Stocks are soaring this morning as bulls attempt to leave yield fears behind. The Dow, S&P, and Nasdaq Composite are all up big while Treasury yields sink.
It’s a flip-flop from last Thursday when yield shock sent the indexes tumbling. But today, nearly everything’s trading for a significant gain. Only eight S&P stocks are sitting on a daily loss as of noon.
And, as expected, growth stocks (primarily tech) are leading the recovery. They were the biggest losers last week.
Now, Big Tech’s attempting to put an end to value’s recent resurgence. If the bullish upswing’s going to last, though, yields need to climb slower from here.
“With a lot of the move in yields due to the improving growth outlook and reopening prospects, risk appetite is holding up,” explained Esty Dwek, head of global strategy at Natixis Investment Manager Solutions.
“The pace and scale of the move in yields is more important than the absolute level, suggesting that as long as the move is gradual, risk assets should be able to absorb them.”
The market doesn’t necessarily dislike rising yields. It does, however, hate a rapid yield spike. Last week, that’s exactly what happened. And it caused a quick, market-wide sell-off.
But so long as rates don’t accelerate in a similar manner, the major indexes have a legitimate shot at an uptrend continuation.
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“Investors ask whether the level of rates is becoming a threat to equity valuations. Our answer is an emphatic ‘no,‘” said David Kostin, Goldman Sachs’ chief U.S. equity strategist, in a note to clients.
“Our bullish U.S. equity view has already embedded expectations of rising interest rates.”
Peter Boockvar, CIO at Bleakley Advisory Group, shares a similar view.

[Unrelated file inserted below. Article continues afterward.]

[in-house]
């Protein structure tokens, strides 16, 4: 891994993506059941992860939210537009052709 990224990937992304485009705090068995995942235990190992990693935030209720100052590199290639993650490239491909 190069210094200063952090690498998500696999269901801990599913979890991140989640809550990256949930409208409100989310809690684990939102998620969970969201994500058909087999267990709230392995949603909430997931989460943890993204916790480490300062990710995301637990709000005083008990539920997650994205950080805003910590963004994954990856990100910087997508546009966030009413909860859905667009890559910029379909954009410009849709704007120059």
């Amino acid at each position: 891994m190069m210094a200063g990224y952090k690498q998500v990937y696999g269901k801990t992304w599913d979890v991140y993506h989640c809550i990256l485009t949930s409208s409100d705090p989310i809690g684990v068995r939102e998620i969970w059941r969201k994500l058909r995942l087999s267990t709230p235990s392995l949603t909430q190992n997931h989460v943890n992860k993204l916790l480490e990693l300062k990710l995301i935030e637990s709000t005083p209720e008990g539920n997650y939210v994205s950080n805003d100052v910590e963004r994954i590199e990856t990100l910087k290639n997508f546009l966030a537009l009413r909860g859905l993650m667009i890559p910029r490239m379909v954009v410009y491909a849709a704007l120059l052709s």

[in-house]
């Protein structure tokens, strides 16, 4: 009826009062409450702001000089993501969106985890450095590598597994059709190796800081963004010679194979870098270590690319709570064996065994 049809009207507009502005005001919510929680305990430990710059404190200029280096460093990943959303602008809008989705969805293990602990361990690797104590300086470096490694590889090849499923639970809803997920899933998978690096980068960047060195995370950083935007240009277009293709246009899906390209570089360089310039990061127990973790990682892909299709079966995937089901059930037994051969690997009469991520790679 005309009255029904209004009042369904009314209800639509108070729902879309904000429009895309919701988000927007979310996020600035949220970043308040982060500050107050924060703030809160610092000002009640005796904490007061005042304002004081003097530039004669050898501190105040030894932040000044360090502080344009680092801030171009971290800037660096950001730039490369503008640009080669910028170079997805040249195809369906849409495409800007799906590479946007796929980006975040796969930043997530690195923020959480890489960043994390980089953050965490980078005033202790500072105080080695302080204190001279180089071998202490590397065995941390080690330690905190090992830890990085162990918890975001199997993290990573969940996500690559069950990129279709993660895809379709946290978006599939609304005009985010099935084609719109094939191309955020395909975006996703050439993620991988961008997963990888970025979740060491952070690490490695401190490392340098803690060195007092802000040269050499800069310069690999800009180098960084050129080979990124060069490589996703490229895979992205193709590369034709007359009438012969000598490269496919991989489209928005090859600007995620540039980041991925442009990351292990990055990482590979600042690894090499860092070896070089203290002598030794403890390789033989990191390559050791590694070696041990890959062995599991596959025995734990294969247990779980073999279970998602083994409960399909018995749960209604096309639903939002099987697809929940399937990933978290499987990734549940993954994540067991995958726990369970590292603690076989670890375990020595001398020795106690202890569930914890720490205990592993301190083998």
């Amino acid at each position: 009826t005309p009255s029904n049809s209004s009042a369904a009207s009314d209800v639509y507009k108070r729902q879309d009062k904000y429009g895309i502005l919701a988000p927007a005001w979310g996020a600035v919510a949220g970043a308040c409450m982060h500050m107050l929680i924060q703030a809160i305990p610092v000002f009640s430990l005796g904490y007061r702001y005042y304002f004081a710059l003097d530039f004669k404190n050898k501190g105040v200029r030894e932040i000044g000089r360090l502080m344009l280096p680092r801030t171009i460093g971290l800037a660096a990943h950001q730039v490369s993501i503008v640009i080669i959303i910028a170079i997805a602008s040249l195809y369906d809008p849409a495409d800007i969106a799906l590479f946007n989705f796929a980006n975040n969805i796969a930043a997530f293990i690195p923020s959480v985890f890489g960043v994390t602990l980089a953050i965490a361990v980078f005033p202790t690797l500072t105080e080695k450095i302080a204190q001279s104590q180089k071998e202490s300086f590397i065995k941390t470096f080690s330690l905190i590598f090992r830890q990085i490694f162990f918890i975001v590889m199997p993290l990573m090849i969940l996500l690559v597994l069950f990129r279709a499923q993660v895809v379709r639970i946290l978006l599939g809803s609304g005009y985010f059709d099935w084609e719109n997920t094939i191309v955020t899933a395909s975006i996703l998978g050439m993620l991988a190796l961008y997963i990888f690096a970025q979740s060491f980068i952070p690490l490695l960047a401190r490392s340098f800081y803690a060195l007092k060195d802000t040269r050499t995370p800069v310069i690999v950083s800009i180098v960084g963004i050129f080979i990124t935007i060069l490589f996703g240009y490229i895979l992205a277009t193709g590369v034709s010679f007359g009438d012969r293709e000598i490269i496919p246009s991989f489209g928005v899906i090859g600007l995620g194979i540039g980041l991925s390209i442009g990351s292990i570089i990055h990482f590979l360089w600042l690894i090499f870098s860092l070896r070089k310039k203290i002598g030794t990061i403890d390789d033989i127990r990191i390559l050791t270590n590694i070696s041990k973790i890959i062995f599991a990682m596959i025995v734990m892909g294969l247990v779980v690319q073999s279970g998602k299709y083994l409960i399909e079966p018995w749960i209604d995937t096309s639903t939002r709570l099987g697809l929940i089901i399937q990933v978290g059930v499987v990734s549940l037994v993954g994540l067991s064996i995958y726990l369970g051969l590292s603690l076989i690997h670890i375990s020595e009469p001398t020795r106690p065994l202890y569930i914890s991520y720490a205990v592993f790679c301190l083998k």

“Equity investors are still looking at the rise in rates mostly as ‘a good thing’ and not yet as a threat notwithstanding some shaking of the tree in high multiple stocks and other parts of the market last week,” Boockvar said.
“The benefits of the vaccines vs the challenge of higher rates will be the theme this year.”
But that doesn’t mean the rally’s back on quite yet. The S&P, despite rocketing higher this morning, is still below its recent all-time high. So too is the tech-heavy Nasdaq Composite, which is offering traders a chance to “buy the dip” on some top-flite tech names.
Even if the index stalls at its all-time high, some quick short-term gains stand to be made.
Long-term, the same dangers persist – inflation, a sluggish labor market, and a worse-than-expected stimulus package. That makes doubling-down on bullish bets a risky proposition.
But it’s not stopping investors from sinking their teeth into stocks like Apple (NASDAQ: AAPL), which is up over 4.00% as of noon. Over the next week, it might be a good idea to start sizing up long positions in similar companies.
Many stocks could easily surge if traders feel like they have the “green light” to buy again. That’s not to say a long-term bull run continuation is guaranteed.
It’s most certainly not.
What does seem probable, however, is a short-term rally for a handful of beat-up stocks, concentrated primarily in the tech sector.